Yellowstone National Park - 2020 freqs

zerg901

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from a 2020 federal document from WY

seems to be pretty much the same as the RRDB

Lamar - Direct - 166.375 - mobiles RX and TX PL 192.8

Lamar - 166.375 R - PL 192.8 - 166.975 in

North - Direct - 166.325 - mobiles RX and TX PL 167.9

North - Washburn - 166.325 R - PL 167.9 - 166.925 input

South - Direct - 165.5875 - mobiles RX and TX PL 110.9

South - Sheridan - 165.5875 R - PL 110.9 - 164.80 input

South - Topnotch - 165.5875 R - PL 118.8 - 164.80 input

Fire Cache Ops (Flight Following) - 172.50 - mobiles RX and TX PL 103.5

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The 'direct' channels are not explicitly listed in RRDB

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The RR Wiki says that Sheridan and Topnotch are patched together 24/7 - which seems odd - 2 repeaters on the same freq transmitting different PLs - will that really work? - maybe, the area that is halfway between the 2 repeaters, is an area where no one ever goes
 

kayn1n32008

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The RR Wiki says that Sheridan and Topnotch are patched together 24/7 - which seems odd - 2 repeaters on the same freq transmitting different PLs - will that really work? - maybe, the area that is halfway between the 2 repeaters, is an area where no one ever goes
Or there is a mountain/terrain in between the two repeaters that keeps the RF from over lapping. ..
 

Paysonscanner

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Why no P25 they should have gone Digital years ago
I would say funding is the primary reason. They haven't even been able to comply with the 2019 NTIA allocation yet. We've noticed that some national parks are replacing their entire system when they change to new frequencies. Often times they will install a multicast system that trasmits the incoming signal of any one of the repeaters on all the other repeaters, each having a different output frequency. Sometimes the system is simple and users have to choose a tone to get the repeater they thing will work the best. In some locations they have a single input freq for all the repeaters, which are linked and have a voter. The repeater with the best signal then transmits the mobile to the other repeaters. By doing this the users just keep it on one channel, with no tone to select and the system automatically uses the best signal. Just like trunking, if someone is in a vehicle and starts to lose one repeater, it switches the reception to the repeater with the best signal.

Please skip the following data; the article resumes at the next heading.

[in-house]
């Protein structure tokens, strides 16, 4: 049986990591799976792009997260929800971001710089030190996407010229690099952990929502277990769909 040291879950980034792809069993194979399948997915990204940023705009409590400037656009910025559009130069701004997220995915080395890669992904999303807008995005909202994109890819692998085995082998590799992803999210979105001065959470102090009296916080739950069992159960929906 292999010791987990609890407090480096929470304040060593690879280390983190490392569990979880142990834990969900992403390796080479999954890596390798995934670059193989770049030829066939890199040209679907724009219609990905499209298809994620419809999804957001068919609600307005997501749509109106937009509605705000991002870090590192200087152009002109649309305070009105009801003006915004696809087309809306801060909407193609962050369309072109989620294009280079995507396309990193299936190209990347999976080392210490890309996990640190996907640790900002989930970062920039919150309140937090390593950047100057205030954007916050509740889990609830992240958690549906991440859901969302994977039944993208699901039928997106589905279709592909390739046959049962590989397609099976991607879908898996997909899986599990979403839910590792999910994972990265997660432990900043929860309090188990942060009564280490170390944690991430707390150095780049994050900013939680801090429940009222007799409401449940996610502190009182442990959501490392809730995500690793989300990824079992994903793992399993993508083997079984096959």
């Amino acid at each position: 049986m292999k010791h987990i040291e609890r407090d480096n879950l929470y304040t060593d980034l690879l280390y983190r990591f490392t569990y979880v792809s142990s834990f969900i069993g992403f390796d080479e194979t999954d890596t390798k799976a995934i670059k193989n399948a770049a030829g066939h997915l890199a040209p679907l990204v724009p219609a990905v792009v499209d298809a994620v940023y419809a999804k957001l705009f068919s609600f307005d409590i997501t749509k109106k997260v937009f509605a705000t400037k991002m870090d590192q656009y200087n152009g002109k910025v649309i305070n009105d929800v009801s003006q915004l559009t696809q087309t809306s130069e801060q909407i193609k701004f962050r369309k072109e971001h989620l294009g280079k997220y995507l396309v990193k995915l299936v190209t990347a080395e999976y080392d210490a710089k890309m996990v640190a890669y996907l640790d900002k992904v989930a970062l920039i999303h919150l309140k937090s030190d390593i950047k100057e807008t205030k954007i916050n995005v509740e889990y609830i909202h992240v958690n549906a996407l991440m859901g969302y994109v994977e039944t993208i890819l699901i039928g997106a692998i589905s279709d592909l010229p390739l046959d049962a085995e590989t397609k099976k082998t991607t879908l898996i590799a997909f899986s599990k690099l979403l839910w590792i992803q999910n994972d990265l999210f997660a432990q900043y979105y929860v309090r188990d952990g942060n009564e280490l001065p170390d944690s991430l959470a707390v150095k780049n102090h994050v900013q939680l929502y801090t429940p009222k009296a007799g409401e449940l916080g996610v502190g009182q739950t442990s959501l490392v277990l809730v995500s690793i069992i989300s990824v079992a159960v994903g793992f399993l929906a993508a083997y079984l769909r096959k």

As for P25, this is problematic in mountainous territory. All the natural resource agencies had to add repeaters due to coverage loses when the 12.5 kHz radios were put in place. Now adding P25 to the mix will likely cause a need for more repeaters. Digital may work well in the big city, the midwest and most areas in the eastern U.S., but in mountainous rural areas it can really stinks. By the way, did you know that the National Park System has a $4-5 BILLION maintenance backlog? How do you think installing the latest radio technology stacks up to these needs? Radio systems are a part of it, but if the system is NTIA 2005 and 2019 compliant and analog, works for them, who really cares about the latest/greatest? Meanwhile some of their seasonal staff is living in 100 year old housing that should be condemned in many cases, platform tents and using water systems that break down frequently due to the age of the system. They may have a major road for a park using a bridge that has been band-aided and fixed with bubble gum for years. How does that stack up with digital? The national parks haven't had a major input of funding for facilities since the "Mission 66" program, which was started 10 years prior to be in place when the NPS turned 50 in 1966. Now 50 years later it going to need a similar effort. A bill is going through the Congress right now that is meant to start addressing the situation and this time the U.S. Forest Service is included, that have a similar or greater backlog. As a frequent public lands user I'm not at all interested in whether they can switch to digital or not, as long as they can talk to each other from nearly everywhere in the park. I'm a retired registered nurse, who hiked and ran rivers in a lot of remote places, got involved in more backcountry medical incidents than I would have liked to, I know that coverage is essential, not necessarily what tool is used to do so.
 
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